And all within paid a visit to hell.
They jumped out to do good for their country,
And to kill the enemy without fail.
They fought the Germans, tides, winds and the waves,
In conditions not easily foreseen.
By night the battle was in our favor,
With bravery, valor, death, and men who scream.
The corpses littered the beach for five miles,
Though heroism had carried the day,
With literally thousands dead or wounded,
Those who were left were determined to stay.
They faced great odds and chose not to protest,
And won the war that put evil to shame.
Most came home, married and raised their babies,
But those who could not we recall with pain.
Sunday, December the seventh,
In the year of 1941,
While most of Hawaii still slept,
Came the planes of the Rising Sun.
Waves of bombers and fighters flew,
From the decks of the Japanese ships.
While our planes were still on the ground,
"Banzai" was spoken from their lips.
The winds of war had been blowing
Across the oceans of our earth,
Though not till Pearl had been bombed,
Did we realize what freedomís worth.
Wars are fought and won on two fronts,
At home and on the battle line.
Both are equally important,
When war consumes our heart and mind.
The attack brought us World War II,
With death, pain and separation.
All who had served were well aware
Of their sacrifice for nation.
D-DAY - THE WALL
Over two hundred rangers scaled "The Wall"
A stone cliff over one hundred feet tall.
Some of them made it all the way to the top,
While others fell and perished from their drop.
Those who climbed over, had answered God's call;
For men to stop evil once and for all.
They fought the Germans and destroyed their guns,
To save the lives of our fathers and sons.
So many years have passed since then,
When our world's future was saved by brave men.
We cannot forget the hell they went through,
Before the skies, again turned blue.
It was June the 4th 1942,
As I was floating in the ocean alone;
The ship I had sailed on, sank to the bottom
And I thought I would never again, see home.
The Japanese fleet had steamed in from the east
With the intentions of capturing Midway.
Though they were stopped by American war ships,
Whose guns, bombs and torpedoes planes saved the day.
All night long, I watched the fireworks of war
And on the second day we turned up the heat.
As big bombers from Hawaii dropped their loads,
On Japanese ships who soon chose to retreat.
An imperial pilot came floating close by,
Who had been chewed on by the beasts of the sea.
I couldn't help but feel passion for this is man
Who had answered his call just like me.
When it was over, I was plucked from the deep,
By men in a lifeboat just after the dawn.
For two days I had watched the battle for, Midway;
Now it's quiet and the enemy has gone.
I drifted all night and was loosing my hope
Before by the moon's light I saw dry land.
I floated over and through its reefs to the beach,
Where I quickly smoothed out my tracks in the sand.
All I had was my dagger and a canteen
And it was May 4th of 43.
Just me alone on an enemy island,
Wasn't a safe place for a sailor to be.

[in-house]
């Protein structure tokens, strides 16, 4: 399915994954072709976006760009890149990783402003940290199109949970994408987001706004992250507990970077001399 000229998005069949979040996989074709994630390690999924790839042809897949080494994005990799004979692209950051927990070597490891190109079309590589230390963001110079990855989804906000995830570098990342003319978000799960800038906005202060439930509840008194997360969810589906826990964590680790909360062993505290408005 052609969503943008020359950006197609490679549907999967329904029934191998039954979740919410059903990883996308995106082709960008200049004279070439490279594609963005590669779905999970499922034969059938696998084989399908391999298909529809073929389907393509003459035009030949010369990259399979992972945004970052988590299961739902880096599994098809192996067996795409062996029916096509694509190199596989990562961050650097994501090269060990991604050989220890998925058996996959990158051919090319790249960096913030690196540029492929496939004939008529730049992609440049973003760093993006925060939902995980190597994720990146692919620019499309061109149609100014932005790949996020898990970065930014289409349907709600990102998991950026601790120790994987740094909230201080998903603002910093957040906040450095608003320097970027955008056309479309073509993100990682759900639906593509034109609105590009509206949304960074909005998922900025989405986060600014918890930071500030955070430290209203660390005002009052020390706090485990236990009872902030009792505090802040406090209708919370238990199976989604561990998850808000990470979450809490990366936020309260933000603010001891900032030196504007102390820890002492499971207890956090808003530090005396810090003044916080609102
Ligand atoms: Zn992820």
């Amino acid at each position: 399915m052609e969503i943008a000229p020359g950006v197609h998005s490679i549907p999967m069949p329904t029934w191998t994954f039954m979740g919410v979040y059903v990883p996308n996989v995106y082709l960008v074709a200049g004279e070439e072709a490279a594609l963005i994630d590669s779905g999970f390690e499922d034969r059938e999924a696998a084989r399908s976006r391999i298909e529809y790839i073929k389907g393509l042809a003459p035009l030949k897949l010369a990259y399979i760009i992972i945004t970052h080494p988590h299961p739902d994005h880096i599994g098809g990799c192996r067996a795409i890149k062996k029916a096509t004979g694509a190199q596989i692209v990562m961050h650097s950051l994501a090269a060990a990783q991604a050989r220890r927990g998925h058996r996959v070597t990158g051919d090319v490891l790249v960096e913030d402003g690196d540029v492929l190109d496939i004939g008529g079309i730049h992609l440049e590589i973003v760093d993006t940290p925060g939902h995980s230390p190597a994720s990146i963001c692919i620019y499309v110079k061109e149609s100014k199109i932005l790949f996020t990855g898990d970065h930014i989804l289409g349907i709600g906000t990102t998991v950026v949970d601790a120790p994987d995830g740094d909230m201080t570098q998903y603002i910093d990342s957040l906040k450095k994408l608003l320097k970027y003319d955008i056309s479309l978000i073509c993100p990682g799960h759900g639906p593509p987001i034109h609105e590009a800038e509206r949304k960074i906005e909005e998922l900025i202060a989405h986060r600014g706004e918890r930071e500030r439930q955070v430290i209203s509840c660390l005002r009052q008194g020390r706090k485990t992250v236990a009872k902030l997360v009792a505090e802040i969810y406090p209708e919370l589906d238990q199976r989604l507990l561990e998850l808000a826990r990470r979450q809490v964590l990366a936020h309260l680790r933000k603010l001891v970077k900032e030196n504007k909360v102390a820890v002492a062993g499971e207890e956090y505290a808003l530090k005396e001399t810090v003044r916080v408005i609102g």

I felt I could kill in less than a heartbeat
If that's what it took for me to survive.
Iíd already said thanks so many times,
ForĒ GodĒ was the reason I was alive.
Off in the dark, I herd two men's voices,
Laughing and talking in a language not mine.
Inch by inch I crept to their campsite,
Where on what they were eating, I would soon dine.
I stabbed them both and took their fish, rice and wine;
Then ran my way back to the raft by the beach.
Soon I was floating in the ocean again
And far enough out where bullets couldn't reach.
The next day I was picked up by a seaplane,
Whose crew spotted my sail from the air.
Once inside and safe, I cried like a child,
For the dead whom would forever be there.
It was hard to believe heaven let me live;
A farm boy from Kansas, in high school last year.
My girlfriend is blond and she hates it I 'm gone.
Though I'm a veteran of battle, death, and fear.
General quarters, general quarters,
All hands man your battle station!
Sunday morning, December the 7th,
As war confronted our nation.
We soon found out it wasn't a drill
But instead it was war for real.
As you watch the death of friends and shipmates,
It's more anger than fear you feel.
Japanese warplanes came flying in low,
As I took aim with my gun sight.
From the deck of a ship anchored at Pearl
Damaged, though crew still eager to fight.
I saw the face of a pilot, who crashed,
Surrounded by black smoke and fire.
Some of my bullets must have found their mark.
For his death was but my desire!
Two thousand, three hundred and twenty-three killed,
In a battle less than two hours.
With the heart of our Pacific fleet gone,
Japan had flexed their naval powers.
The bombing and strafing of ships and troops
Caused our congress to declare full war.
Where many a man laid down his life
Fighting for flag, country and more.
Okinawa was to be our last stop
Before we invaded Japan.
The largest landing of the Pacific war,
As our soldiers ran across the sand.
At first our marines were scarcely opposed
But on the fifth day hell they found.
A solid wall of human resistance
Firing their weapons from caves in the ground.
Air power and big guns had little affect
On their cliff forts carved deep in the limestone.
It took man against man to root them out
As flying bullets pierced flesh and bone.
Kamikaze pilots crashed their planes
Knocking out transports and war ships.
As the Imperial air force struck our fleet,
Cries of fear and hate spewed from lips.
One hundred, ten thousand Japanese
By the end of the battle were killed.
Over twelve thousand Americans died,
Before, just our flag flew over the field.
Our flag is fabric wove of thread,
Carried by heroes live and dead.
She stands for justice and courage too,
With her colors; red, white and blue.
For all who serve her, thereíll be cheers,